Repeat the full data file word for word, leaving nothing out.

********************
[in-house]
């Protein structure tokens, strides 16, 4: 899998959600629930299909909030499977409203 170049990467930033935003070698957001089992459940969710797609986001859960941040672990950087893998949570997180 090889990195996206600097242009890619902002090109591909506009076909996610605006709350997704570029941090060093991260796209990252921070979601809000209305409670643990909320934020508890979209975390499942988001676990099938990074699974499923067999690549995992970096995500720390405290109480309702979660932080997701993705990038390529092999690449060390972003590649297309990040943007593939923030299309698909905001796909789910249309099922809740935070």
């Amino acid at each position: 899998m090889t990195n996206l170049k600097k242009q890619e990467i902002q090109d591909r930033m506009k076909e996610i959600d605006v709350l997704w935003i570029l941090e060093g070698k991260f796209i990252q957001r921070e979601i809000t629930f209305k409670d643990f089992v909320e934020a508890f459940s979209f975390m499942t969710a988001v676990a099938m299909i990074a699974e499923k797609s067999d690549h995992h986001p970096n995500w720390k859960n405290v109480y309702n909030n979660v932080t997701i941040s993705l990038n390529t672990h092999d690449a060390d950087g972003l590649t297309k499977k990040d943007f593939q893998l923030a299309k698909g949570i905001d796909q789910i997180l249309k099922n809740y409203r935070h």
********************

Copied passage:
[in-house]
């Protein structure tokens, strides 16, 4: 899998959600629930299909909030499977409203 170049990467930033935003070698957001089992459940969710797609986001859960941040672990950087893998949570997180 090889990195996206600097242009890619902002090109591909506009076909996610605006709350997704570029941090060093991260796209990252921070979601809000209305409670643990909320934020508890979209975390499942988001676990099938990074699974499923067999690549995992970096995500720390405290109480309702979660932080997701993705990038390529092999690449060390972003590649297309990040943007593939923030299309698909905001796909789910249309099922809740935070």
């Amino acid at each position: 899998m090889t990195n996206l170049k600097k242009q890619e990467i902002q090109d591909r930033m506009k076909e996610i959600d605006v709350l997704w935003i570029l941090e060093g070698k991260f796209i990252q957001r921070e979601i809000t629930f209305k409670d643990f089992v909320e934020a508890f459940s979209f975390m499942t969710a988001v676990a099938m299909i990074a699974e499923k797609s067999d690549h995992h986001p970096n995500w720390k859960n405290v109480y309702n909030n979660v932080t997701i941040s993705l990038n390529t672990h092999d690449a060390d950087g972003l590649t297309k499977k990040d943007f593939q893998l923030a299309k698909g949570i905001d796909q789910i997180l249309k099922n809740y409203r935070h």